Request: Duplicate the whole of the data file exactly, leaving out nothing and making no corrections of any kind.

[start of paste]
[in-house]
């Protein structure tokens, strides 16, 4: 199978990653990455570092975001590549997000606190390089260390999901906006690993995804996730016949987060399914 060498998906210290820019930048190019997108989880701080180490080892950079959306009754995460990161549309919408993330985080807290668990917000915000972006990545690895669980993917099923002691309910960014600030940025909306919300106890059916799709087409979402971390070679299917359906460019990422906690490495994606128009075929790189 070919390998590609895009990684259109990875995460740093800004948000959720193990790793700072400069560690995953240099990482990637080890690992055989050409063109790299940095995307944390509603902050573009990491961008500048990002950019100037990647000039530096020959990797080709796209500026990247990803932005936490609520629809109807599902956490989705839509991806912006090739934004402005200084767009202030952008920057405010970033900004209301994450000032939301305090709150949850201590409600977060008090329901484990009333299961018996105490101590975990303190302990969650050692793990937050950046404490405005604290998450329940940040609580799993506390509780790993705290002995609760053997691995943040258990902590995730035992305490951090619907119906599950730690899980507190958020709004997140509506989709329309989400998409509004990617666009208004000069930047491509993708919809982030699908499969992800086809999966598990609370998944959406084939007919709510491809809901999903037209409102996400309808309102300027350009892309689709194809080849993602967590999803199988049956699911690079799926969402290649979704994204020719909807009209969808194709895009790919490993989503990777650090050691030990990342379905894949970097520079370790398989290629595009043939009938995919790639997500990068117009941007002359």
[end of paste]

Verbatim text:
[in-house]
């Protein structure tokens, strides 16, 4: 199978990653990455570092975001590549997000606190390089260390999901906006690993995804996730016949987060399914 060498998906210290820019930048190019997108989880701080180490080892950079959306009754995460990161549309919408993330985080807290668990917000915000972006990545690895669980993917099923002691309910960014600030940025909306919300106890059916799709087409979402971390070679299917359906460019990422906690490495994606128009075929790189 070919390998590609895009990684259109990875995460740093800004948000959720193990790793700072400069560690995953240099990482990637080890690992055989050409063109790299940095995307944390509603902050573009990491961008500048990002950019100037990647000039530096020959990797080709796209500026990247990803932005936490609520629809109807599902956490989705839509991806912006090739934004402005200084767009202030952008920057405010970033900004209301994450000032939301305090709150949850201590409600977060008090329901484990009333299961018996105490101590975990303190302990969650050692793990937050950046404490405005604290998450329940940040609580799993506390509780790993705290002995609760053997691995943040258990902590995730035992305490951090619907119906599950730690899980507190958020709004997140509506989709329309989400998409509004990617666009208004000069930047491509993708919809982030699908499969992800086809999966598990609370998944959406084939007919709510491809809901999903037209409102996400309808309102300027350009892309689709194809080849993602967590999803199988049956699911690079799926969402290649979704994204020719909807009209969808194709895009790919490993989503990777650090050691030990990342379905894949970097520079370790398989290629595009043939009938995919790639997500990068117009941007002359």